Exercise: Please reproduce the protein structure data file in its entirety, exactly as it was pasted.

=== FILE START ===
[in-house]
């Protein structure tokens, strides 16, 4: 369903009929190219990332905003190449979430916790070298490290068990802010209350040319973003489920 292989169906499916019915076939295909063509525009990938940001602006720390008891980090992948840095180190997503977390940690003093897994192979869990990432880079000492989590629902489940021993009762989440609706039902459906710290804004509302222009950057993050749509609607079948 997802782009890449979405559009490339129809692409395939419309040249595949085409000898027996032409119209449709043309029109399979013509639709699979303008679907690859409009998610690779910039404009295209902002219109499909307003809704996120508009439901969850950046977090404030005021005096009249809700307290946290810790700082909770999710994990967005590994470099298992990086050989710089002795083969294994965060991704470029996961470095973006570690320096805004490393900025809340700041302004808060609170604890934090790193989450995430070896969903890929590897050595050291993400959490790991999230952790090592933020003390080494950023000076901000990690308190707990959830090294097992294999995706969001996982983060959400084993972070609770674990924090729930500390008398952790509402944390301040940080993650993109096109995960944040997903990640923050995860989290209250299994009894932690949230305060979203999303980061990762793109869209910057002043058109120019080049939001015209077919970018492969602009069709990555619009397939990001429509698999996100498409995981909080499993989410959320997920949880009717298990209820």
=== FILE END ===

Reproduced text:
[in-house]
């Protein structure tokens, strides 16, 4: 369903009929190219990332905003190449979430916790070298490290068990802010209350040319973003489920 292989169906499916019915076939295909063509525009990938940001602006720390008891980090992948840095180190997503977390940690003093897994192979869990990432880079000492989590629902489940021993009762989440609706039902459906710290804004509302222009950057993050749509609607079948 997802782009890449979405559009490339129809692409395939419309040249595949085409000898027996032409119209449709043309029109399979013509639709699979303008679907690859409009998610690779910039404009295209902002219109499909307003809704996120508009439901969850950046977090404030005021005096009249809700307290946290810790700082909770999710994990967005590994470099298992990086050989710089002795083969294994965060991704470029996961470095973006570690320096805004490393900025809340700041302004808060609170604890934090790193989450995430070896969903890929590897050595050291993400959490790991999230952790090592933020003390080494950023000076901000990690308190707990959830090294097992294999995706969001996982983060959400084993972070609770674990924090729930500390008398952790509402944390301040940080993650993109096109995960944040997903990640923050995860989290209250299994009894932690949230305060979203999303980061990762793109869209910057002043058109120019080049939001015209077919970018492969602009069709990555619009397939990001429509698999996100498409995981909080499993989410959320997920949880009717298990209820």